Gangai Victor’s guide to getting better at using words in worship.
Speaking is probably the no. 1 pet peeve people have against worship leaders.
More specifically—what we speak, when we speak, how we speak, and above all—how long we speak!
Now, this doesn’t mean we should stop speaking all together! But, a greater focus on speaking well, will help us add value to the worship with our words, instead of them becoming a hollow distraction.
Singing songs is only one component of our worship—speaking the right things at the right time matters too in the interest of building a positive connect with the congregation.
Here’s a simple 7-tip guide to get better at using words in worship
1. Plan ahead
When planning worship, don’t stop with just creating great set-lists. Visualize the moments in the set when it would be appropriate to speak. Prepare for those moments with scripture verses, an inspirational insight, or maybe even something about the song.
You don’t need an airtight memorized script; but don’t leave everything to the last moment either. Plan the content (brief points) around which you will be speaking, in advance. This will shield you from nervous random rambling.
Think of it as any other conversation—how would anyone feel if you close your eyes and talk to them? Not cool, right?! So, open those eyes and look at your people. If that scares you, here’s a public speaking trick: start by looking at the heads of people (their hair basically!) instead of their faces. People will still feel like you are looking at them.
And smile too while you’re at it.
Let’s say you want the congregation to experience worshipping with uplifted hands. “C’mon people, lift those hands” would sound a bit instructional, and may put off some people.
Instead, we could try something like, “You know, the Bible tells us in Psalm 134:2 to raise our hands and bless the Lord. Can we try that now and use our hands to praise Him as we continue to sing to Him?” You see, ‘we’ and ‘us’, are better than ‘you’ and ‘do’.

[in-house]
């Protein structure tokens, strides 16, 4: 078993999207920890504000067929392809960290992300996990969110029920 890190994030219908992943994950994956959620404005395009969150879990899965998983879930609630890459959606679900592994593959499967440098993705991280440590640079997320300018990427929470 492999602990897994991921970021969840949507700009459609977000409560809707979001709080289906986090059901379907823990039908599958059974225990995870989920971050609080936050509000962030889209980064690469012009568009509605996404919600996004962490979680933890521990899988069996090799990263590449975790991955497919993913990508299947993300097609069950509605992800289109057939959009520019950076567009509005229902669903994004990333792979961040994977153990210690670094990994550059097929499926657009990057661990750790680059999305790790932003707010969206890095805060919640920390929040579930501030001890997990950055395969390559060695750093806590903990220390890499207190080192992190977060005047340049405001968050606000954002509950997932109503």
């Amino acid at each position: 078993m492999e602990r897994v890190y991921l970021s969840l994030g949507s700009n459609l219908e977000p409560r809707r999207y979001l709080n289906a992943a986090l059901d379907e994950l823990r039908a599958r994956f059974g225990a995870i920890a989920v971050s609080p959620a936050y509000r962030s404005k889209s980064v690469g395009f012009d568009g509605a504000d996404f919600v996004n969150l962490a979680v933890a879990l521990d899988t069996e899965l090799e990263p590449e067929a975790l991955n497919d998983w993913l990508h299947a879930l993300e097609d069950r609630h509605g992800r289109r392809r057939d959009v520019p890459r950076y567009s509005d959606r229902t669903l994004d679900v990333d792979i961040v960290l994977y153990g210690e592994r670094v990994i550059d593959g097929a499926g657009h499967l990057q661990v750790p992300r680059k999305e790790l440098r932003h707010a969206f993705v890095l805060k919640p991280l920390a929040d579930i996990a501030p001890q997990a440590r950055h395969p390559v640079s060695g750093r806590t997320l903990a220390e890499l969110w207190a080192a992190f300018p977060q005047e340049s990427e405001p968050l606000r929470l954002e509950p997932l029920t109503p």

I loved how Paul Baloche did it during a concert—“The Bible tells us to praise the Lord by lifting up our hands. For those who are comfortable with this posture, why don’t we raise our hands…” (I’m paraphrasing here, but you get the idea).
Be invitational, conversational, and one-of-the-congregation instead of using ‘me’ vs. ‘you’ language. There are not too many people out there who like an aloof megastar.
4. Pick your moments
Don’t speak between every song in the set—that would make us annoying one-trick ponies. If a lyric needs more explanation, do it at the beginning of the song on top of the musical transitions. You could say a few words during an instrumental solo too.
And btw, stop calling out every line in the song when people have it on the screen anyways—not clever! If need be, call out only the first line of the next song section (verse, chorus, bridge etc.), so that the person managing the slides, the band, and the people are all in sync with you.
5. Include emotions
People connect better when we rope in emotions and feelings, so feel free to use emotionally descriptive language.
Examples: “Let’s experience the joy of singing to the Lord freely!” Or “How amazing, friends, that we are able to join with Heaven now as we worship the Lord!”
6. King of the content is… the King!
Like the songs that we sing, our words also need to point to God—nothing more, nothing less, and nothing else. Talk more about the Lord, and less about ourselves. For e.g., suppose we are singing “You Alone Can Rescue”, we could say something like this:
“Friends, this song is a wonderful reminder that no matter how great the divide, the grace of Christ is far greater; it’s more than enough for all us! Maybe some of us are feeling frustrated at not being able to beat a particular habit, or a sin. Instead, let’s lift our eyes to the grace that has already rescued us! This grace will surely lead us home! Trusting this grace, let’s sing the chorus again with joyful and thankful hearts!”
To sum up—let’s choose words that glorify God, and draw people to Him.
7. Watch the clock
No matter how wonderful a speaker you are, the worship leader’s speaking can only make passive listeners out of the congregation. One of our more important goals is active participation. So consciously practice brevity and limit yourself to 30-45 seconds. If you want to speak longer, you better be super-led by the Spirit! Also, to maintain clarity and focus, it helps to share just one thought or scripture verse at a time.